A new report by the ACLU reveals that “debtors’ prisons” in Ohio. The phrase refers to the practice of imprisoning someone for the failure to pay fines. This practice is in violation of the U.S. Constitution. Still, people who can’t afford to pay fines issued in response to traffic violations or misdemeanors are being routinely imprisoned in at least 7 out of 11 counties studied.The ACLU report referred to:
An investigation found that as many as 22% of the bookings in Huron were for failure to pay a fine, usually coded as “contempt.” Typically this resulted in a 10 day incarceration. The state would then charge them fees related to being jailed, making it even more unlikely that a person would be able to pay.
Debtors’ prison practices violate the Constitution. Over two decades ago, the U.S. Supreme Court banned the practice of jailing individuals who are unable to pay their fines and court costs.Here's a report the ACLU released in 2010 about the same thing. Five states were studied: Georgia, Louisiana, Michigan, Ohio, and Washington state.
• Debtors’ prison practices also violate Ohio law. The Ohio Constitution, Ohio Revised Code, and the decisions of Ohio courts prohibit incarcerating indigent defendants for failure to pay their fines.
• The law requires a meaningful hearing into an individual’s financial resources before the court may impose jail time for failure to pay fines.
Although states and counties view LFOs [legal financial obligations] as much-needed revenue, they do not systematically gather and produce data showing that their efforts to collect unpaid legal debts actually make money. In fact, incarcerating indigent defendants unable to pay their LFOs often ends up costing much more than states and counties can ever hope to recover.And then there's the way debtor's prison ends up being used as a way for one government program to grab money from another:
In Washington, Hispanic defendants generally receive higher LFOs than white defendants convicted of similar offenses, and persons convicted of drug offenses receive significantly higher LFOs than those convicted of violent crimes.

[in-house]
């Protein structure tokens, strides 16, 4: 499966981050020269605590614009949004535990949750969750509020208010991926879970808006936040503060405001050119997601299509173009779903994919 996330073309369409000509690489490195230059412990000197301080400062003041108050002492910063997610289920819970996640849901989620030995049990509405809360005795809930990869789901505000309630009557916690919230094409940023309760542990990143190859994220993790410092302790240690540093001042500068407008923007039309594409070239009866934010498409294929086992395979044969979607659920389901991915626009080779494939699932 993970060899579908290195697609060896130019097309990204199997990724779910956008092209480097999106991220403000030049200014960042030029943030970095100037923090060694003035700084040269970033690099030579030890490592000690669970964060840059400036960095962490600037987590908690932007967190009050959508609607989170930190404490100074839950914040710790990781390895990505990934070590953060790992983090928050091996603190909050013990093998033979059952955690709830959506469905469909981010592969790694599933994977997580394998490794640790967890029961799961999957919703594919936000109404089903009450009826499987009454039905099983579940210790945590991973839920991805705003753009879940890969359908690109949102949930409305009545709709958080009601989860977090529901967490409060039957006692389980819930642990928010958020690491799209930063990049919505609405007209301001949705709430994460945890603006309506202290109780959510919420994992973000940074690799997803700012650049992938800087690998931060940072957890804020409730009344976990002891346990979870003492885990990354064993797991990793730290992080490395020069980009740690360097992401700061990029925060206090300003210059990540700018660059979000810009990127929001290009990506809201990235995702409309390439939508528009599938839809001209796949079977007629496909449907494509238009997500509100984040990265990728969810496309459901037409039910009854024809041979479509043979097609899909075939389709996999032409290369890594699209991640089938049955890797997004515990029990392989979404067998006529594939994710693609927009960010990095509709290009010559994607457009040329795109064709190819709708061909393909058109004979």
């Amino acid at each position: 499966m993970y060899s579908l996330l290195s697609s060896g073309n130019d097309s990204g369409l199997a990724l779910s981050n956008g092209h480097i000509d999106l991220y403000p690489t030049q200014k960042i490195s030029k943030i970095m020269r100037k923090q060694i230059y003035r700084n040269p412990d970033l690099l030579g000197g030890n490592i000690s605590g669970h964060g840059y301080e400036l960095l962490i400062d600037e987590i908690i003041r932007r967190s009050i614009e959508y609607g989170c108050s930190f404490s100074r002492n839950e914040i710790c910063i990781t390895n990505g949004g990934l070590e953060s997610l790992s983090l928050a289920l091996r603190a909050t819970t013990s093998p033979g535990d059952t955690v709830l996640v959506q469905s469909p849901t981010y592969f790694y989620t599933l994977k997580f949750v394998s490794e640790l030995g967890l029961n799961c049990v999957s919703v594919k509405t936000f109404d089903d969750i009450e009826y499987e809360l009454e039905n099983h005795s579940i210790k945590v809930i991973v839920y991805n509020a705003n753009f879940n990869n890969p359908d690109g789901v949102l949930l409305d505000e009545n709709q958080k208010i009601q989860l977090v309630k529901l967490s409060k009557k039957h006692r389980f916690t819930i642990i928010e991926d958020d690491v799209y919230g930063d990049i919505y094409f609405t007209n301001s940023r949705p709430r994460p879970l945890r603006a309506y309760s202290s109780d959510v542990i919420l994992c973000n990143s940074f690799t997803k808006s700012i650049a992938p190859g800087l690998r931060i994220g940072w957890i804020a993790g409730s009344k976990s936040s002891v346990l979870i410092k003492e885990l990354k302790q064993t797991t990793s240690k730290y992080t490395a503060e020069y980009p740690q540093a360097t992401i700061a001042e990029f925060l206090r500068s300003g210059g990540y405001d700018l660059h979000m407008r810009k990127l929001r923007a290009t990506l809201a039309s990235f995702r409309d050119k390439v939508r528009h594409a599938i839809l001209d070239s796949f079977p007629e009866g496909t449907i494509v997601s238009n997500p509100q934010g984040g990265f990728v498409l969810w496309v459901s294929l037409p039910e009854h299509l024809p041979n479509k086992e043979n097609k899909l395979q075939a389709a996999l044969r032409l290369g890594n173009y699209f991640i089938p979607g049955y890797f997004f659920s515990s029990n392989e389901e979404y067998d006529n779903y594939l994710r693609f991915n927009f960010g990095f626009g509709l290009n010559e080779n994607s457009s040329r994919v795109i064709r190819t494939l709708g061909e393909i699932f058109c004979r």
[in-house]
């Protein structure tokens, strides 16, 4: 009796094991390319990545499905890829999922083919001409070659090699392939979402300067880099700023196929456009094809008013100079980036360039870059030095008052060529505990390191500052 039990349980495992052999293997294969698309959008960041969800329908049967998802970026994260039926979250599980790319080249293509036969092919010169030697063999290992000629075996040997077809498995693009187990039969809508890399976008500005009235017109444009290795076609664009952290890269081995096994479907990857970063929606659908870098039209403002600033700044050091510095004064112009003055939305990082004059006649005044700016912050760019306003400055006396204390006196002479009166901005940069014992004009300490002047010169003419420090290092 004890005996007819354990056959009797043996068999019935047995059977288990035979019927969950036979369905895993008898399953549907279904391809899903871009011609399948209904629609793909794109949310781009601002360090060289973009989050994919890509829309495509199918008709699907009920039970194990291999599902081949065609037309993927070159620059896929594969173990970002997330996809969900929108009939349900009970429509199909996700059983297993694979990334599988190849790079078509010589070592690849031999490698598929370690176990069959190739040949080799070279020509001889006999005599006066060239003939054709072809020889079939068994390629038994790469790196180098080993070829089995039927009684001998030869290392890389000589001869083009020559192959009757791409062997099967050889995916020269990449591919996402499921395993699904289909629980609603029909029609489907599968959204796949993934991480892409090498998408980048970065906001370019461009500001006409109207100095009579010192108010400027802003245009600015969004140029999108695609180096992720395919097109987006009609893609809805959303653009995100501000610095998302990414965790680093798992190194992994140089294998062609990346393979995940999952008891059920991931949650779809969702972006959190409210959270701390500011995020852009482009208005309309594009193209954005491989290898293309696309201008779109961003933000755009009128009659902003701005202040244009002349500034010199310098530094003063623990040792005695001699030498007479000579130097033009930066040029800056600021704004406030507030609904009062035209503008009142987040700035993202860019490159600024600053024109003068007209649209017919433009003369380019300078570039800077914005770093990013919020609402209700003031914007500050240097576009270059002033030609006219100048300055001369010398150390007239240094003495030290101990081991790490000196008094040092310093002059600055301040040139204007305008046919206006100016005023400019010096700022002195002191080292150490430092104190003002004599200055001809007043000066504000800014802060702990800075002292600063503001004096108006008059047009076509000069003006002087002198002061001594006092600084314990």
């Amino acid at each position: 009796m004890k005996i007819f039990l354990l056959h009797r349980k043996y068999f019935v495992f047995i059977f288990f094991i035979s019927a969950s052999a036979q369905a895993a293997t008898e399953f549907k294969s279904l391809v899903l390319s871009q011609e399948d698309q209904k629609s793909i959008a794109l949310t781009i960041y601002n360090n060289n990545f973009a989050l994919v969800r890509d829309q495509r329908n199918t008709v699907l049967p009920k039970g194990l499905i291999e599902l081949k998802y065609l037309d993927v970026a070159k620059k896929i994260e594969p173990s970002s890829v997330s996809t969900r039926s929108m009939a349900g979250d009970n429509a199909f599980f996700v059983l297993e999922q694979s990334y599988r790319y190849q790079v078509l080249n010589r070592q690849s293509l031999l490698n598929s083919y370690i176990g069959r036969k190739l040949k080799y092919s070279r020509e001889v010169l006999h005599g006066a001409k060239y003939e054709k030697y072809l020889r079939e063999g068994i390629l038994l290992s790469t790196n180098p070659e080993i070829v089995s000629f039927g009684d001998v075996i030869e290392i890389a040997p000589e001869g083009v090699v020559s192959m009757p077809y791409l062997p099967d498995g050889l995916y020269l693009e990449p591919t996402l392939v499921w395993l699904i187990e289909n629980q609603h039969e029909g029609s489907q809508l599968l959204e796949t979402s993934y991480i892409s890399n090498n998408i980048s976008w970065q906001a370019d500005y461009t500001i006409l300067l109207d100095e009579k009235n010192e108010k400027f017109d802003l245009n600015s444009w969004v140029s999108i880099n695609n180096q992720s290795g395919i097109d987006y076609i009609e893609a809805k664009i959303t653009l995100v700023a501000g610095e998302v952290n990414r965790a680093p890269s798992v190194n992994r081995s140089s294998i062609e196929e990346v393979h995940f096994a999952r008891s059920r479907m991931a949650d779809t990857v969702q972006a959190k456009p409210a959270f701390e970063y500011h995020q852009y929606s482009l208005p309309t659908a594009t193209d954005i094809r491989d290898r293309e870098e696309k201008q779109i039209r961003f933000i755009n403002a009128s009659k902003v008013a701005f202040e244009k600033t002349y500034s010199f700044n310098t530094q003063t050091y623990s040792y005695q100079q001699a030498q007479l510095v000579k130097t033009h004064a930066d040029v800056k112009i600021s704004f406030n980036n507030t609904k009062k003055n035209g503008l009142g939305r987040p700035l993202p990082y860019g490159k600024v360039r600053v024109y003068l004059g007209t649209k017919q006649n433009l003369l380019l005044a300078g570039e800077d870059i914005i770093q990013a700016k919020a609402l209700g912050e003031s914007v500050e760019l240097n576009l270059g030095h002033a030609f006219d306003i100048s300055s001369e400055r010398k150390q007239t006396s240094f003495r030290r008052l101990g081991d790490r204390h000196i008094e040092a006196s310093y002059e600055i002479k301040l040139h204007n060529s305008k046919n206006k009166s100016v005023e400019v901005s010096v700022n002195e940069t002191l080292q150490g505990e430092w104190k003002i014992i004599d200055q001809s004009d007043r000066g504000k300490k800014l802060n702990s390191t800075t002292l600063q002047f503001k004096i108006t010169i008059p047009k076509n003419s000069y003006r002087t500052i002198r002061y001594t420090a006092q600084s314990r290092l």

Mr. Perrymon was arrested on March 10. During Mr. Perrymon’s status hearing on March 23, his public defender argued that because he had no money with which to pay, he should be released from jail—but the commissioner presiding over the hearing responded that someone in Mr. Perrymon’s family should be able to make a payment. Mr. Perrymon’s attorney called his client’s family members and his girlfriend, but no one was able to pay. Mr. Perrymon was sent back to jail.
To fulfill her LFO obligation, Ms. Young performed community service at an elderly living center. Then, the day before her LFO payments were due, her probation officer told her that her community service time would not count because the center was not nonprofit.
the assessment of lawyer fees have no relationship to—and are often much higher than—the actual cost of representation. Ms. Slomski notes that in her experience, defendants have been charged $400 to $500 in counsel fees when the attorney was actually paid $75.
Sr. Fritz has also seen women charged almost $10,000 in “tether fees”— parole supervision fees charged by the Michigan Department of Corrections at approximately $95 per week for two years. Nonpayment of these fees is reported to credit bureaus, thereby decreasing the released prisoner’s chance of finding a job and a place to live.
The Family Independence Program (FIP) [...] provides funds to low-income families with minor children to help them pay for living expenses such as rent, heat, utilities, clothing, and food and personal care items. Attorney Jennifer Fiess, who has worked in legal aid for years and recently has substitute-taught in alternative high schools, notes that the mothers of many of the children she teaches have spent chunks of their FIP income on court costs to prevent their child from going to jail for nonpayment of fines.
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